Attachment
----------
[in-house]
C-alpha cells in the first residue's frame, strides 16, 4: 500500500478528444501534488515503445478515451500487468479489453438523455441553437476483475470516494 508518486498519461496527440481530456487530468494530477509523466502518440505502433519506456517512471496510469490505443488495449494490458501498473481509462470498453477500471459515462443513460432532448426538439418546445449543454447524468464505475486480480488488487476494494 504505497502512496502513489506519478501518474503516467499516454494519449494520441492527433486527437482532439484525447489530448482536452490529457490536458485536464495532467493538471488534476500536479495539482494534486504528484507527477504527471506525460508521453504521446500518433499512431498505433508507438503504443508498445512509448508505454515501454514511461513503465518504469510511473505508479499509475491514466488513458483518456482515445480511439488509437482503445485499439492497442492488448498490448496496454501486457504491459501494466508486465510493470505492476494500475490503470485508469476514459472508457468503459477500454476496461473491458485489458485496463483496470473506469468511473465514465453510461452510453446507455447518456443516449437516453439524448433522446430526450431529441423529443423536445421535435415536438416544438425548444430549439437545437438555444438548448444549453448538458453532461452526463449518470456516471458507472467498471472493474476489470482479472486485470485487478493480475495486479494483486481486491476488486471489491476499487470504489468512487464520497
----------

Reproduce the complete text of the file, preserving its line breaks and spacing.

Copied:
[in-house]
C-alpha cells in the first residue's frame, strides 16, 4: 500500500478528444501534488515503445478515451500487468479489453438523455441553437476483475470516494 508518486498519461496527440481530456487530468494530477509523466502518440505502433519506456517512471496510469490505443488495449494490458501498473481509462470498453477500471459515462443513460432532448426538439418546445449543454447524468464505475486480480488488487476494494 504505497502512496502513489506519478501518474503516467499516454494519449494520441492527433486527437482532439484525447489530448482536452490529457490536458485536464495532467493538471488534476500536479495539482494534486504528484507527477504527471506525460508521453504521446500518433499512431498505433508507438503504443508498445512509448508505454515501454514511461513503465518504469510511473505508479499509475491514466488513458483518456482515445480511439488509437482503445485499439492497442492488448498490448496496454501486457504491459501494466508486465510493470505492476494500475490503470485508469476514459472508457468503459477500454476496461473491458485489458485496463483496470473506469468511473465514465453510461452510453446507455447518456443516449437516453439524448433522446430526450431529441423529443423536445421535435415536438416544438425548444430549439437545437438555444438548448444549453448538458453532461452526463449518470456516471458507472467498471472493474476489470482479472486485470485487478493480475495486479494483486481486491476488486471489491476499487470504489468512487464520497